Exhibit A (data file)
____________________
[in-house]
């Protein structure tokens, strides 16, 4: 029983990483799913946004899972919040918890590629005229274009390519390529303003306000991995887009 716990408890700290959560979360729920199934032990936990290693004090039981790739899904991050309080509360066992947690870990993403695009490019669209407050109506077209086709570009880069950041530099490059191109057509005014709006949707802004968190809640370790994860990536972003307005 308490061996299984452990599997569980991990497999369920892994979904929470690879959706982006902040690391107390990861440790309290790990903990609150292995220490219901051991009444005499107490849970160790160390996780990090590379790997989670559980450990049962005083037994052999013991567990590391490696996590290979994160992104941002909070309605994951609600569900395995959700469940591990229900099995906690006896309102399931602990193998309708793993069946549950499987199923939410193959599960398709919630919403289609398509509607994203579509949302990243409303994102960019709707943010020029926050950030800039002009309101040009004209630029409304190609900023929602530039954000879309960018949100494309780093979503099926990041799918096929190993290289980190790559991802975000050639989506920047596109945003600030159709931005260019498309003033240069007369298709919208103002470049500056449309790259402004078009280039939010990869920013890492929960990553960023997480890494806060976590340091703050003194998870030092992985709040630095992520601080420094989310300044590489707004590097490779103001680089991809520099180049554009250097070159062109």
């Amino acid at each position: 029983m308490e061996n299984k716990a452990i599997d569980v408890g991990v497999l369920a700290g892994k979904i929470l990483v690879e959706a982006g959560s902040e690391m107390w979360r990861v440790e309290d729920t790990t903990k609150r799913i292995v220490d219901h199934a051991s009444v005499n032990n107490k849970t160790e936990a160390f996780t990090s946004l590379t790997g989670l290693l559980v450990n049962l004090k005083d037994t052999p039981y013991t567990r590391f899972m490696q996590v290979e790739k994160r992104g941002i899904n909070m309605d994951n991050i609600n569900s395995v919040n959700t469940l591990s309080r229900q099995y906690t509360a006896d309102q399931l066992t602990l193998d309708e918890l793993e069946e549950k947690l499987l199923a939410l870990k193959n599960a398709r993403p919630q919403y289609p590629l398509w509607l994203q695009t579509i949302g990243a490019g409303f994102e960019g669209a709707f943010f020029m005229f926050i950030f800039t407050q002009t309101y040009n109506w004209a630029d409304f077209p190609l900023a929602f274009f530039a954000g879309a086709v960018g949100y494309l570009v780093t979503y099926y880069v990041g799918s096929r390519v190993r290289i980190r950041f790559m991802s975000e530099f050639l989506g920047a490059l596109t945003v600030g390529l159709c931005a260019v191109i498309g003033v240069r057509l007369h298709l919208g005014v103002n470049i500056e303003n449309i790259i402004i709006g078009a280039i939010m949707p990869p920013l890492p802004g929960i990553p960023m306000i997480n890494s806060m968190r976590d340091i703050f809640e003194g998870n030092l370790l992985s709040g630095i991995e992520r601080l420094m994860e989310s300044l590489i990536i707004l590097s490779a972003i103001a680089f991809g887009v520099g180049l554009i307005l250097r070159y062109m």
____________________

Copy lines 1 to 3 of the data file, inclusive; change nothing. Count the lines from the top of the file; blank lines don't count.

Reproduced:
[in-house]
């Protein structure tokens, strides 16, 4: 029983990483799913946004899972919040918890590629005229274009390519390529303003306000991995887009 716990408890700290959560979360729920199934032990936990290693004090039981790739899904991050309080509360066992947690870990993403695009490019669209407050109506077209086709570009880069950041530099490059191109057509005014709006949707802004968190809640370790994860990536972003307005 308490061996299984452990599997569980991990497999369920892994979904929470690879959706982006902040690391107390990861440790309290790990903990609150292995220490219901051991009444005499107490849970160790160390996780990090590379790997989670559980450990049962005083037994052999013991567990590391490696996590290979994160992104941002909070309605994951609600569900395995959700469940591990229900099995906690006896309102399931602990193998309708793993069946549950499987199923939410193959599960398709919630919403289609398509509607994203579509949302990243409303994102960019709707943010020029926050950030800039002009309101040009004209630029409304190609900023929602530039954000879309960018949100494309780093979503099926990041799918096929190993290289980190790559991802975000050639989506920047596109945003600030159709931005260019498309003033240069007369298709919208103002470049500056449309790259402004078009280039939010990869920013890492929960990553960023997480890494806060976590340091703050003194998870030092992985709040630095992520601080420094989310300044590489707004590097490779103001680089991809520099180049554009250097070159062109």
């Amino acid at each position: 029983m308490e061996n299984k716990a452990i599997d569980v408890g991990v497999l369920a700290g892994k979904i929470l990483v690879e959706a982006g959560s902040e690391m107390w979360r990861v440790e309290d729920t790990t903990k609150r799913i292995v220490d219901h199934a051991s009444v005499n032990n107490k849970t160790e936990a160390f996780t990090s946004l590379t790997g989670l290693l559980v450990n049962l004090k005083d037994t052999p039981y013991t567990r590391f899972m490696q996590v290979e790739k994160r992104g941002i899904n909070m309605d994951n991050i609600n569900s395995v919040n959700t469940l591990s309080r229900q099995y906690t509360a006896d309102q399931l066992t602990l193998d309708e918890l793993e069946e549950k947690l499987l199923a939410l870990k193959n599960a398709r993403p919630q919403y289609p590629l398509w509607l994203q695009t579509i949302g990243a490019g409303f994102e960019g669209a709707f943010f020029m005229f926050i950030f800039t407050q002009t309101y040009n109506w004209a630029d409304f077209p190609l900023a929602f274009f530039a954000g879309a086709v960018g949100y494309l570009v780093t979503y099926y880069v990041g799918s096929r390519v190993r290289i980190r950041f790559m991802s975000e530099f050639l989506g920047a490059l596109t945003v600030g390529l159709c931005a260019v191109i498309g003033v240069r057509l007369h298709l919208g005014v103002n470049i500056e303003n449309i790259i402004i709006g078009a280039i939010m949707p990869p920013l890492p802004g929960i990553p960023m306000i997480n890494s806060m968190r976590d340091i703050f809640e003194g998870n030092l370790l992985s709040g630095i991995e992520r601080l420094m994860e989310s300044l590489i990536i707004l590097s490779a972003i103001a680089f991809g887009v520099g180049l554009i307005l250097r070159y062109m």